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Miracleman was published by the American company Eclipse Comics from August 1985 to mid 1993, running a total of 24 issues. Initially published monthly, the publication schedule became increasingly erratic as the series progressed.

Miracleman began as a reprint series, containing colourised reprints of the Marvelman series by Alan Moore, Garry Leach and Alan Davis first published in the British magazine Warrior (see Marvelman (Comics)) by arrangement with the original publishers, Quality Communications. From issue #6 onwards however, the series contained new material, with Moore continuing his story with new artists: Chuck Austen, Rick Veitch and John Totleben worked on various issues.

Moore's storyline, which saw the 1950s British superhero Marvelman (now renamed 'Miracleman' in order to avoid conflict with Marvel Comics, the same conflict which had forced Warrior to drop the strip halfway through) regain his lost memories in 1982, discover the sordid truth behind his origins, and then defeat his corrupt former sidekick Kid Miracleman in a battle which destroyed London. It ended in #16 with Miracleman and his new consort Miraclewoman effectively taking over the world, which Moore saw as the logical outcome of superhumans arising on Earth.

Miracleman and Miraclewoman both appeared in the 1988-89 crossover series Total Eclipse with most of Eclipse's other characters, but this had no impact on the characters' ongoing continuity.

From #17 onwards the creative team of Neil Gaiman and Mark Buckingham took over and began a new storyline intended to detail the rise and (presumably) fall of Miracleman's Utopia over the course of several volumes titled The Golden Age, The Silver Age and The Dark Age, each running for six issues. A three-issue limited series entitled Miracleman: The Apocrypha was also published as a companion piece to The Golden Age. Unfortunately, Eclipse's financial problems meant that only the first two chapters of The Silver Age were ever published — issue #24 was the final issue. Issue #25 was completed but never published and the creators reclaimed the original pages due to non-payment by Eclipse. The company went out of business shortly afterwards.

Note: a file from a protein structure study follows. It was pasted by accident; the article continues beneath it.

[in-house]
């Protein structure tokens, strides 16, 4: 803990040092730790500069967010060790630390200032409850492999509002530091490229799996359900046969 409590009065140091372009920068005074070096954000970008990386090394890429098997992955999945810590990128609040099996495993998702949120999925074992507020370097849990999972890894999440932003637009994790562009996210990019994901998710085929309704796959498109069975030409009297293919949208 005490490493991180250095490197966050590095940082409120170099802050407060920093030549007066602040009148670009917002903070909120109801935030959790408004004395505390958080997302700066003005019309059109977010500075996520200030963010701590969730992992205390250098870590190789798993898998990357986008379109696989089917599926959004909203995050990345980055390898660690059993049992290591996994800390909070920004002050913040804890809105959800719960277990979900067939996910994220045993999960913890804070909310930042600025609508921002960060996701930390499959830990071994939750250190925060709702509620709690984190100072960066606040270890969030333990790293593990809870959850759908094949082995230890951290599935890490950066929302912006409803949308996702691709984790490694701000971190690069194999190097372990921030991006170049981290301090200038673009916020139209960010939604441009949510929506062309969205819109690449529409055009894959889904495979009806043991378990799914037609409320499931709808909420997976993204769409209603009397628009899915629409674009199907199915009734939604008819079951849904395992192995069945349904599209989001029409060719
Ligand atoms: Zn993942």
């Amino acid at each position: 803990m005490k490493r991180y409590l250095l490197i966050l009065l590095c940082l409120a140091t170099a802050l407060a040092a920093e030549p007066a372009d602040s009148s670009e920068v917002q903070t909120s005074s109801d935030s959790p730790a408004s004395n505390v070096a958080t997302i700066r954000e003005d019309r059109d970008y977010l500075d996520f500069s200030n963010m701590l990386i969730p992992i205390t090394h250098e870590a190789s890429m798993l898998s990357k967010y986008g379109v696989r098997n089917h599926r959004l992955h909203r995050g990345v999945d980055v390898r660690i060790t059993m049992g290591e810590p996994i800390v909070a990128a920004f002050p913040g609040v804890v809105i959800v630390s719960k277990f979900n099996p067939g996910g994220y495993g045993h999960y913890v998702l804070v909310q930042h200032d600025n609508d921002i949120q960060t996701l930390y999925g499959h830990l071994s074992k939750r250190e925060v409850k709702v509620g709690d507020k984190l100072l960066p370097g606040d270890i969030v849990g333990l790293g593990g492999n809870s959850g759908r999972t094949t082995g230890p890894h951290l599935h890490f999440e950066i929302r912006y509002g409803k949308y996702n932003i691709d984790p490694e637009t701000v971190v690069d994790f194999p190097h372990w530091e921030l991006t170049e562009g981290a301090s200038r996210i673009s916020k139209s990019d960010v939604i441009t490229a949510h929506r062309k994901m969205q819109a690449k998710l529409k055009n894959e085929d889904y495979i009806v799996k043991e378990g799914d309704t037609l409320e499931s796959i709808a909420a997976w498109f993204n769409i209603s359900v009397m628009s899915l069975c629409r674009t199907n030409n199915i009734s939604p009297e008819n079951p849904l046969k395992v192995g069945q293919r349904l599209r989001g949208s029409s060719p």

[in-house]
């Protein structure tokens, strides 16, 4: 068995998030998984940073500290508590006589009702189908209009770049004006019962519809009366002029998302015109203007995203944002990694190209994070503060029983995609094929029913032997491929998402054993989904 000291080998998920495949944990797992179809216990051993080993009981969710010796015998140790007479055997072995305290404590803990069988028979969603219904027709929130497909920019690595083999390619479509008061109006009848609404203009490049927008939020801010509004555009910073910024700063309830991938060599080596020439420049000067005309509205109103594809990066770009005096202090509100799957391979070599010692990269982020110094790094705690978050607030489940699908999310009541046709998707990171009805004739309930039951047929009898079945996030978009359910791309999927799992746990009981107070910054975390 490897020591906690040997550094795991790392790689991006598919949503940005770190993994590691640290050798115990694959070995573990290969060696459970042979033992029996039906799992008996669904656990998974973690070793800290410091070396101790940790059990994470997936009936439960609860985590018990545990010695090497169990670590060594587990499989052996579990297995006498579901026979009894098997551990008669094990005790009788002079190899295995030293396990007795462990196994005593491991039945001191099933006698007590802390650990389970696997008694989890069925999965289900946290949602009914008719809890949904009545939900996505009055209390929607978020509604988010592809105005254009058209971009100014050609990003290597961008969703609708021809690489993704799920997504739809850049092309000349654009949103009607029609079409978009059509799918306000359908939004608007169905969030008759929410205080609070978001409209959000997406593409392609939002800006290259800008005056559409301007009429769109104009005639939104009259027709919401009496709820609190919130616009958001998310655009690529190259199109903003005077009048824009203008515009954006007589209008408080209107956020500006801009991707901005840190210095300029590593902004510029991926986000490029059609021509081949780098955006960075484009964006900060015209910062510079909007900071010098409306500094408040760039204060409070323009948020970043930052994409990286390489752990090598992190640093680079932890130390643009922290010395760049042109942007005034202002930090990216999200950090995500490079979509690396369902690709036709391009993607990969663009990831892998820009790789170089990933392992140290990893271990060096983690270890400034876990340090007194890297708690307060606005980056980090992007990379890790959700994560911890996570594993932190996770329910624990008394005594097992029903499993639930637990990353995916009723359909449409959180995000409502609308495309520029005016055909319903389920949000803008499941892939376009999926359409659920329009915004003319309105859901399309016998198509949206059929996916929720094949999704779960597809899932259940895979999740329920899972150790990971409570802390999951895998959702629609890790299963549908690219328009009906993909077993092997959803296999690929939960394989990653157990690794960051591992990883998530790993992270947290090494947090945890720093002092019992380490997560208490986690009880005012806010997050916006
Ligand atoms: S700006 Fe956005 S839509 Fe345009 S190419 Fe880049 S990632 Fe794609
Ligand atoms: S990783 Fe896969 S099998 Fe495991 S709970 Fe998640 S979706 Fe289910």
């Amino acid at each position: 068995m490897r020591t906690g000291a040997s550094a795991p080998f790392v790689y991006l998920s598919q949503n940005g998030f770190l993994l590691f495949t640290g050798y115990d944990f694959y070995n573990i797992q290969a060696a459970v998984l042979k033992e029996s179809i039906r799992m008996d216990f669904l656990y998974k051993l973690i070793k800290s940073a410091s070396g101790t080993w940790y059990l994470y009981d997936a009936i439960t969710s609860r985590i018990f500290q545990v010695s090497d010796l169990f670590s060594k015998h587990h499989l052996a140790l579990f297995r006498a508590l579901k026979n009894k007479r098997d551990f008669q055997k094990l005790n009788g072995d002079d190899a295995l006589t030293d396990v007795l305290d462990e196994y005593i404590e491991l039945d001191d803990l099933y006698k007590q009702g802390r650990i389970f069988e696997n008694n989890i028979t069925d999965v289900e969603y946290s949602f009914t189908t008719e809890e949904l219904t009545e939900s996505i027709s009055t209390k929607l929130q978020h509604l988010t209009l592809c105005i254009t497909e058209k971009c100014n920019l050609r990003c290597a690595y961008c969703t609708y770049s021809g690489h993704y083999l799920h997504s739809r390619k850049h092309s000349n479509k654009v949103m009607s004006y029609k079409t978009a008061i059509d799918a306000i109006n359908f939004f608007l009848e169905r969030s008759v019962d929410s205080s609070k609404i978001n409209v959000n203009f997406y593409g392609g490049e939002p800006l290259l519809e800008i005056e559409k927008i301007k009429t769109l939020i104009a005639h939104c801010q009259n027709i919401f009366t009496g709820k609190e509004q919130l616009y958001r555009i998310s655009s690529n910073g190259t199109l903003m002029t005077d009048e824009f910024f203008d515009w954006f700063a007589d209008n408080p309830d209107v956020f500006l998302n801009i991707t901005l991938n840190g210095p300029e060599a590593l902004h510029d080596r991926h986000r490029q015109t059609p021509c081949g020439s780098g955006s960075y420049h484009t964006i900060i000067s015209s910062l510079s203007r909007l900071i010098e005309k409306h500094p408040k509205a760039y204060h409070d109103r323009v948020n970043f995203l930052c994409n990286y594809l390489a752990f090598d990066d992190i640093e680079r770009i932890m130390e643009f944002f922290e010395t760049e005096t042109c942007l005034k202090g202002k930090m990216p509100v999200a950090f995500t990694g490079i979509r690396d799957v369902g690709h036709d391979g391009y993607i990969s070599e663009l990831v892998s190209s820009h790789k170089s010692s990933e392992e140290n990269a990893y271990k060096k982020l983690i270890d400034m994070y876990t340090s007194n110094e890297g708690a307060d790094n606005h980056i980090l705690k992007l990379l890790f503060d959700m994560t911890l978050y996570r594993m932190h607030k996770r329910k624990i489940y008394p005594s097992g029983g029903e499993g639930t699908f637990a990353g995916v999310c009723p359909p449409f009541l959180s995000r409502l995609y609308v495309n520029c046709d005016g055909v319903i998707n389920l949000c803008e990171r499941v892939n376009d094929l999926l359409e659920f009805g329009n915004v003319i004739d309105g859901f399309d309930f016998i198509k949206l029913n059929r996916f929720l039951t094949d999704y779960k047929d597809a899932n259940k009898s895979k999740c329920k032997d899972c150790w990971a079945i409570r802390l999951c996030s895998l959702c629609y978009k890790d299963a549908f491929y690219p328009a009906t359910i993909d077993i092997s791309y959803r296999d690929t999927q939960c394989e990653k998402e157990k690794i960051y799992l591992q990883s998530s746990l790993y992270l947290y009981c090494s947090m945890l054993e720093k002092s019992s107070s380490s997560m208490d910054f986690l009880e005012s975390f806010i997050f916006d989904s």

The full story of the tumultuous history of the series and the subsequent complex legal battles connected with the character are described in detail in the 2001 book Kimota! The Miracleman Companion by George Khoury.

  • The first 22 issues of the series were collected into a series of four trade paperbacks subtitled A Dream of Flying, The Red King Syndrome, Olympus and The Golden Age. Miracleman: The Apocrypha was also collected, but the final two issues of the main series have never been reprinted.
  • A second spin-off limited series, Miracleman Triumphant, was planned but only the first issue was completed and this was never published.
  • The ninth issue of the series has achieved a certain level of notoriety, since it shows the birth of Mike Moran/Miracleman and his wife Liz Moran's daughter, Winter, in graphic detail, the artist using images from a medical book for reference.
  • In January 2014, Marvel Comics began reprinting the series, with two issues' worth of the Warrior material per issue backed up by Mick Anglo reprints and other supplementary material. Unfortunately, early issues of this reprint series were plagued by controversy over Marvel's censoring of some panels (in either the digital edition only, or both the digital and print editions) for nudity and bad language, resulting in later print issues being released in sealed plastic bags. Evidently, it was felt that young Americans could handle extreme violence but they would be mentally scarred forever by the sight of a line drawing of a female's bare bottom.
  • The cover to Eclipse's Miracleman #4 was drawn by Jim Starlin, who was presumably a bit short of cash that week.

Miracleman cover gallery[]

Marvel series[]

First Marvel series: the Alan Moore issues

Miracleman by Gaiman & Buckingham[]

Second Marvel series: the Gaiman and Buckingham issues

Miracleman by Gaiman & Buckingham: The Silver Age[]

Third Marvel series, intended to begin March 2016, ultimately delayed until 2022.

Miracleman Annual[]